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Students Use Makerspace Resources to Create Award-Winning Patient Monitor

A team of students from the Cockrell School's Department of Biomedical Engineering has developed an award-winning low-cost patient monitor focused on improving global health.

Using resources and equipment in the Longhorn Maker Studio, the student team developed FreePulse, a low-cost device that provides basic monitoring for heart rate, electrocardiogram signals and percent of saturated oxygen.

The student team created a video about their device as part of the Engineering World Health's design competition.

Recognized for its durability, reliability and solution to a health care challenge, FreePulse took first place in a design competition for the global organization Engineering World Health and third place the National Institutes of Health's Design by Biomedical Undergraduate Teams (DEBUT) Challenge.

Patient monitors are medical devices that track a patient's vital signs in order to identify respiratory or cardiac distress. In the United States, each hospital bed comes equipped with one. In developing countries, the devices are less accessible due to their high cost. Hospitals in low-income areas depend on donated patient monitors, which can be unreliable; in many developing areas, the machines break because they cannot withstand the inconsistent power conditions.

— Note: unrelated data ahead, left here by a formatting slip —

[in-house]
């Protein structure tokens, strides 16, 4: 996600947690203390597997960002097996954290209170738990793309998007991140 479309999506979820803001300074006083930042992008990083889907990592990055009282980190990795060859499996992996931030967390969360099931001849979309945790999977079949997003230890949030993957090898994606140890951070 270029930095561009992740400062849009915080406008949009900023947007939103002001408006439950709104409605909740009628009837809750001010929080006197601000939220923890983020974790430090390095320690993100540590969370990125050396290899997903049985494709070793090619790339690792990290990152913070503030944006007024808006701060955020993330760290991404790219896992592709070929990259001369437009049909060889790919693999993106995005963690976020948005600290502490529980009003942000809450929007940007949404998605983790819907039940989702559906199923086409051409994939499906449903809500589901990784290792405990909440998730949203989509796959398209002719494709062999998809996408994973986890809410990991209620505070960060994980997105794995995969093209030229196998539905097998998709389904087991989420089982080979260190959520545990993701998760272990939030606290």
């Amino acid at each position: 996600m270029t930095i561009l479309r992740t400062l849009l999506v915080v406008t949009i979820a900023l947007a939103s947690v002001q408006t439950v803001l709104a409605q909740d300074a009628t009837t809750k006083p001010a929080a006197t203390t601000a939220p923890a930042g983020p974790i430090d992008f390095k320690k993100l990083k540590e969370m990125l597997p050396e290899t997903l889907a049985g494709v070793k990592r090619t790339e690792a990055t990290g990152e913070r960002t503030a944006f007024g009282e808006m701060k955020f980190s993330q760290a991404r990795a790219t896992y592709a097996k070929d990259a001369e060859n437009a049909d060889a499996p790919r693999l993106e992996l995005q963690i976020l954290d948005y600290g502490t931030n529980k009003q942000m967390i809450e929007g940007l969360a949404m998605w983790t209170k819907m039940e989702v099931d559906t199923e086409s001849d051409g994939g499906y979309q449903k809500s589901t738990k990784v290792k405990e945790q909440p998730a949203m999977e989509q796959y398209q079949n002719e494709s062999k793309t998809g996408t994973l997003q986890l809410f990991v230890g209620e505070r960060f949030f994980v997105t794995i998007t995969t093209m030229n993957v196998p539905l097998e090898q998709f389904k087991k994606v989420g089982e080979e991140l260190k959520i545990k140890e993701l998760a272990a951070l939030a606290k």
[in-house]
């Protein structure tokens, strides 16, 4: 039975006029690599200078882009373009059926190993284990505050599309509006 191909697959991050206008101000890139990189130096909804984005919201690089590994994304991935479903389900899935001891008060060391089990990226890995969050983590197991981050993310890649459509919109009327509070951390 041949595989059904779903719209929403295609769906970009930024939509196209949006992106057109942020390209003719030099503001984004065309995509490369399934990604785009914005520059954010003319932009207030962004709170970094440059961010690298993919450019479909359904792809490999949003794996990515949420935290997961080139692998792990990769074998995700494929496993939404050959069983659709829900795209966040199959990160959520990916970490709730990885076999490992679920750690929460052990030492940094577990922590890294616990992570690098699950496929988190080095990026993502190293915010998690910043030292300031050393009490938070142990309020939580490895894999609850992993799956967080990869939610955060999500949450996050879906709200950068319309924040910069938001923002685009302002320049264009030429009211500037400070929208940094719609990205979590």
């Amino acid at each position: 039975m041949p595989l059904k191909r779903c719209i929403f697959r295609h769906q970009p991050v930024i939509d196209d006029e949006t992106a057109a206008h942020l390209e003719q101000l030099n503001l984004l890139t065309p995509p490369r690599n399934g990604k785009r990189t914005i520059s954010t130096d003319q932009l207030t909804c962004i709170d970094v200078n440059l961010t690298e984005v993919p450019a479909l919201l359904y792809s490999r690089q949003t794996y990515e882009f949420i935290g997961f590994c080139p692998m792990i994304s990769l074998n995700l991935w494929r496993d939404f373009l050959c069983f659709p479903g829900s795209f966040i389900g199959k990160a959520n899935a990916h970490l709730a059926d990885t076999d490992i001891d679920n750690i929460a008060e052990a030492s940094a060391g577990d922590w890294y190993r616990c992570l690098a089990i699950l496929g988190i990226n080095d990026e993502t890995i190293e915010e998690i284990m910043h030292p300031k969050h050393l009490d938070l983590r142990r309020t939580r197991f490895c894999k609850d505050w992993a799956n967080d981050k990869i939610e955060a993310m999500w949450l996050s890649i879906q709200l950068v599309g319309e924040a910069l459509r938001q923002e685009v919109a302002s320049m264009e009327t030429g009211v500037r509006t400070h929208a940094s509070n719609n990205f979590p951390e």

freepulse patient monitor

An early prototype of the FreePulse patient monitor. The device was designed using resources in the Cockrell School's Longhorn Maker Studio.

freepulse patient monitor team

The FreePulse leadership team, biomedical engineering students Reece Stevens, Courtney Koepke, Abhishek Pratapa, Akash Patel and Ajay Rastogi.

"A patient monitor is the Swiss army knife of health care," said Reece Stevens, biomedical engineering senior and president of Texas Engineering World Health, the student group that created the device. "It's needed for surgeries and any long-term care procedure, beyond a routine checkup."

Stevens was inspired to lead the effort in developing an accessible low-cost patient monitor after spending three months at an Engineering World Health Summer Institute in rural Rwanda, where he observed only five available patient monitors in a 400-bed hospital.

"In order to check a patient's vital signs, health care workers would hook up a monitor to one person, record vital signs, then cycle through and hook up the monitor to the next patient, creating delays in the treatment and procedures a patient may need to receive," Stevens said.

Stevens and the FreePulse team took into account the challenges he witnessed in Rwanda to build a solution that fits the needs of developing areas. Whereas equivalent types of patient monitors cost anywhere from $1,000 to $10,000, the FreePulse device can be made for under $200. It is a small handheld device, with a familiar user interface and a rechargeable battery.

The team will continue to improve the prototype and find ways to add functionality.

They will be recognized with awards from Engineering World Health and the NIH DEBUT Challenge at the 2015 Biomedical Engineering Society Meeting in Tampa, Florida, Oct. 7-10.